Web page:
Science, Art, Litt, Science based Art & Science Communication
Technology assisted art and technology related art
Latest Activity: Apr 3, 2021
"The Science of Art is like putting a microphone to the whispers of creativity that echo through the halls of every research laboratory fused with the late night musings of the artists in their studios" - Sachi DeCou
Technology has always been at the forefront of enabling art.
The new technologies can aid artists to explore new grounds to work on.
Started by Dr. Krishna Kumari Challa. Last reply by Dr. Krishna Kumari Challa Sep 11, 2015. 1 Reply 1 Like
Many don’t think it’s possible, much less practical, to fuse modern technology with an exotic blend of humor and creativity. That’s why Fueled invited artist Evan Yee to install his renowned “The App…Continue
Started by Dr. Krishna Kumari Challa Aug 3, 2013. 0 Replies 0 Likes
A gigapixel image is a digital image bitmap composed of one billion (109) pixels…Continue
Started by Dr. Krishna Kumari Challa May 28, 2013. 0 Replies 0 Likes
A Computer that enables users to paint through the power of thought has been developed by scientists, media reports revealed.To the viewer it is an accomplished semi-abstract image of flowers and…Continue
Started by Dr. Krishna Kumari Challa May 22, 2013. 0 Replies 1 Like
From Google Blogs Mario Testino to "The Scream" via Mark RothkoPosted: 21 May 2013 01:00 AM PDT Every day on the Art Project Google+ page we post a snippet of information about a painting, an artist…Continue
How much would you be willing to pay for a one-of-a-kind work of art? For some collectors, the limit lies somewhere in the region of hundreds of millions of dollars. What about a work of art that has no tangible form, and exists only as a digital token that's no more "real" than a JPEG file? Welcome to the strange world of crypto art collectibles, also known as NFTs.
Like Bitcoin, NFTs (non-fungible tokens) are cryptocurrencies. But whereas individual bitcoins all have the same value, NFTs are more like baseball cards. Each token has a different value and they can't be used to buy things. They exist on your computer as digital representations of artworks, songs, films and games, among other things.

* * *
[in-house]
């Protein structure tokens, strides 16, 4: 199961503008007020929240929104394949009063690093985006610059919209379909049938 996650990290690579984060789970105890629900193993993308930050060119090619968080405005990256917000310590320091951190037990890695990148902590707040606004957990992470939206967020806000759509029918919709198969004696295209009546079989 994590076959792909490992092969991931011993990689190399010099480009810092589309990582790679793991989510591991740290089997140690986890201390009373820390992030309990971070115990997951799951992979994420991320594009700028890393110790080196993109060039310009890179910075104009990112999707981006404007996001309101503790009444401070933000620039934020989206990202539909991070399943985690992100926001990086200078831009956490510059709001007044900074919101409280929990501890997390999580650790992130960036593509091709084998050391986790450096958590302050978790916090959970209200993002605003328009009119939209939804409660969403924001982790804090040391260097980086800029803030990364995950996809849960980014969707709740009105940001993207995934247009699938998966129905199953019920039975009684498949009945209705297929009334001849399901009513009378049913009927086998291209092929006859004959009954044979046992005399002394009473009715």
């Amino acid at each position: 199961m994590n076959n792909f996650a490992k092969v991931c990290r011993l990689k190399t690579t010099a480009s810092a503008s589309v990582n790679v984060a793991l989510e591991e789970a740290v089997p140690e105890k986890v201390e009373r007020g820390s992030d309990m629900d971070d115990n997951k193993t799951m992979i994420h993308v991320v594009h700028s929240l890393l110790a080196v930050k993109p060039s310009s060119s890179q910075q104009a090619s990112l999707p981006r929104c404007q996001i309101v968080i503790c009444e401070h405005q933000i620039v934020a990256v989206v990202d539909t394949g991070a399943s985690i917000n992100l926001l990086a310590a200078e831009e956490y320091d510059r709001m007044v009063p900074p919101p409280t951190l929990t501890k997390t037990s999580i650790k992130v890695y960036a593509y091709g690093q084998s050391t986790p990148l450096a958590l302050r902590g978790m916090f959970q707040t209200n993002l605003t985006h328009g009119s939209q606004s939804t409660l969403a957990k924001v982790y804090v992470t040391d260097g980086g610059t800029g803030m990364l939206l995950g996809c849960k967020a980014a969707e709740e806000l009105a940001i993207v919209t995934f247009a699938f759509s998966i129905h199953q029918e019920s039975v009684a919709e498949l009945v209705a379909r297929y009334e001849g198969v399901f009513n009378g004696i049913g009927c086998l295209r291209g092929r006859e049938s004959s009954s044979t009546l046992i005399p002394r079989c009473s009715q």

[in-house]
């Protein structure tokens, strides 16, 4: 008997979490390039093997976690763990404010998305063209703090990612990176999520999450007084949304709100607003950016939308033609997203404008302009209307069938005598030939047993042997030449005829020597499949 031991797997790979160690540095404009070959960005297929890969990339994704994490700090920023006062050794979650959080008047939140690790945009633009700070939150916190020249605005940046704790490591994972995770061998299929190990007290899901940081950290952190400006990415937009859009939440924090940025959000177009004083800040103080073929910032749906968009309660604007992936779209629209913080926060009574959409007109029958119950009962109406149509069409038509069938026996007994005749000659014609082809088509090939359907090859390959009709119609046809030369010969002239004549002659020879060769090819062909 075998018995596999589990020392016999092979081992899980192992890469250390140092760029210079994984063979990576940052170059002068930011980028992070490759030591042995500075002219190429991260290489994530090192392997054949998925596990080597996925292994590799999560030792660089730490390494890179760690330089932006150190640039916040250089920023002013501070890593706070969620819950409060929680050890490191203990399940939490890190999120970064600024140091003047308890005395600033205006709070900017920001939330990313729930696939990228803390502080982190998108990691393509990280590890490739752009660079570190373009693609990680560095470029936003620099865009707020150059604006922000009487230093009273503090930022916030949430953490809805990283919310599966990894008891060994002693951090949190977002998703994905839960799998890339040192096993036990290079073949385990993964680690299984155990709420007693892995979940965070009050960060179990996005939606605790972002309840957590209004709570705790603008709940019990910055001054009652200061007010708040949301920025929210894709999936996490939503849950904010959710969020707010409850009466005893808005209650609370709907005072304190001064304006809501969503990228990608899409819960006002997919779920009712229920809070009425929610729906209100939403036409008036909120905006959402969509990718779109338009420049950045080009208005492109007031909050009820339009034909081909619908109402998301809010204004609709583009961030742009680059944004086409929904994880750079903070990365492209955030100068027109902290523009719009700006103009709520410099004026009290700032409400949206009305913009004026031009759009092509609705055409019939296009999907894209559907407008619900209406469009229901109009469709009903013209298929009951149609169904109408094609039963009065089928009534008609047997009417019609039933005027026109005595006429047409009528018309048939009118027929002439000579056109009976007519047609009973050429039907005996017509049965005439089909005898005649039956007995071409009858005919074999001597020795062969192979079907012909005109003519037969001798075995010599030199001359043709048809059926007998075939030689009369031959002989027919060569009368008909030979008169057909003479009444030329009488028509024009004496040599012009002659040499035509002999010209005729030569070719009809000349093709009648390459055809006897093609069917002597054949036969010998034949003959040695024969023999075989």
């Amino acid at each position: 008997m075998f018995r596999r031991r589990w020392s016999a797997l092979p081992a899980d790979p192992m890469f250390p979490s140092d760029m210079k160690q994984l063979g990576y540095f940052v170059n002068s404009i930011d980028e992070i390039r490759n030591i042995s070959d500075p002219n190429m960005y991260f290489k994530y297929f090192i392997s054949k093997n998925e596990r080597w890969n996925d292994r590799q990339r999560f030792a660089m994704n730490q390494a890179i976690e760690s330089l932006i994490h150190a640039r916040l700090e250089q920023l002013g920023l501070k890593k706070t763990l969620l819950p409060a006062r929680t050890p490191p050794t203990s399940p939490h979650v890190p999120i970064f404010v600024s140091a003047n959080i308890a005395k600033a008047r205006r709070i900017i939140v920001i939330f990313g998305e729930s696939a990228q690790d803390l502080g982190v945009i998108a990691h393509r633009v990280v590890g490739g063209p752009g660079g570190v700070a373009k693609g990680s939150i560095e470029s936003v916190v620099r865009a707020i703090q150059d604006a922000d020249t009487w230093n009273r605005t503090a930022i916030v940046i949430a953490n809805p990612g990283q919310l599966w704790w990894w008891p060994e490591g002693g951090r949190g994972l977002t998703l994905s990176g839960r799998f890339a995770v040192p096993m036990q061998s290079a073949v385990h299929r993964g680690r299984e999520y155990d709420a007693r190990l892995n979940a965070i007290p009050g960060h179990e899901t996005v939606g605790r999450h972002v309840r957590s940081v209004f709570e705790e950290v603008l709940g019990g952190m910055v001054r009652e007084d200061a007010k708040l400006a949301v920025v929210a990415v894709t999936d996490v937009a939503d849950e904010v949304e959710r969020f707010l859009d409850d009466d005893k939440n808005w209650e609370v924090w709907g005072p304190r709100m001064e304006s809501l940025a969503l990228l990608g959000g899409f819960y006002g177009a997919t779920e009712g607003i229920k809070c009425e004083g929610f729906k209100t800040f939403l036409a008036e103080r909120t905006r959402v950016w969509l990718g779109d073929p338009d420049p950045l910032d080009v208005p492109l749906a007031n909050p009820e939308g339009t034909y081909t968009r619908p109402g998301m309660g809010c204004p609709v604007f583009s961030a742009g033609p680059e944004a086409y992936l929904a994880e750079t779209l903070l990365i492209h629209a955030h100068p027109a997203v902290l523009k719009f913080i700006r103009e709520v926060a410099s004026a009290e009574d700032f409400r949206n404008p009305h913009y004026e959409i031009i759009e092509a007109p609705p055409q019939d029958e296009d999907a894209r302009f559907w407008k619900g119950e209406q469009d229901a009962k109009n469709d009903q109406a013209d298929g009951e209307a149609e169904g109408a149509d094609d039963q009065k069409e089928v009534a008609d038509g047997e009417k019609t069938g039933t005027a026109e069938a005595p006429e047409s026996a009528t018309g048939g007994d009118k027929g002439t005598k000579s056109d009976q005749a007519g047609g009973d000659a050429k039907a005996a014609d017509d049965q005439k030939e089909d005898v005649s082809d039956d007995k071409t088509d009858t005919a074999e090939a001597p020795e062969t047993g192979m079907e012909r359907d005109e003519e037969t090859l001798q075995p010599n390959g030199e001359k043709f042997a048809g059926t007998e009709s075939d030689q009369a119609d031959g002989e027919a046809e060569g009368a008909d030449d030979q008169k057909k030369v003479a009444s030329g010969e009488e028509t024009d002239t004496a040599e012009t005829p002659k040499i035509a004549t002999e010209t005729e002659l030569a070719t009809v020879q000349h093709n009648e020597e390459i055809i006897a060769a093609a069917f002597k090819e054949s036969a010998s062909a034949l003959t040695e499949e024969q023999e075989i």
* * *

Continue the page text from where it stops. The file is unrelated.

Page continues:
When you buy an NFT, you're buying a unique certificate of ownership, which is locked away on an immutable distributed database known as a blockchain. The creator of the artwork generally retains the copyright and in most cases, you own little more than bragging rights. Creators are also likely to pass the costs for creating your NFT files (or "minting" them) on to you (around US$100 as I write this).
Most of the time, what you'll also be responsible for is an enormous carbon footprint.
Because they depend on a blockchain, NFTs use a lot of energy. Most creators still use Ethereum, a blockchain secured using a similar proof-of-work system to Bitcoin. This involves an energy-intensive computer function called mining. Specialist mining computers take turns guessing the combination to a digital lock (a long string of random digits). The computer that correctly guesses the combination wins a reward paid in a cryptocurrency called Ether. The digital lock resets roughly every 15 seconds, and the competition continues. Ethereum uses about 31 terawatt-hours (TWh) of electricity a year, about as much as the whole of Nigeria.
It's very difficult to calculate exactly how much responsibility the NFT industry should take for Ethereum's carbon emissions. Ethereum was going to run with or without NFTs. But with the growing demand for digital art, NFT buyers and sellers are becoming liable for an increasing share of Ethereum's total energy use, and some artists are starting to think twice.
Software that turns drones into artists developed
Tiny drones outfitted with a miniature arm that holds ink-soaked sponge may soon be able to create huge paintings and outdoor murals, thanks to a new software developed by scientists.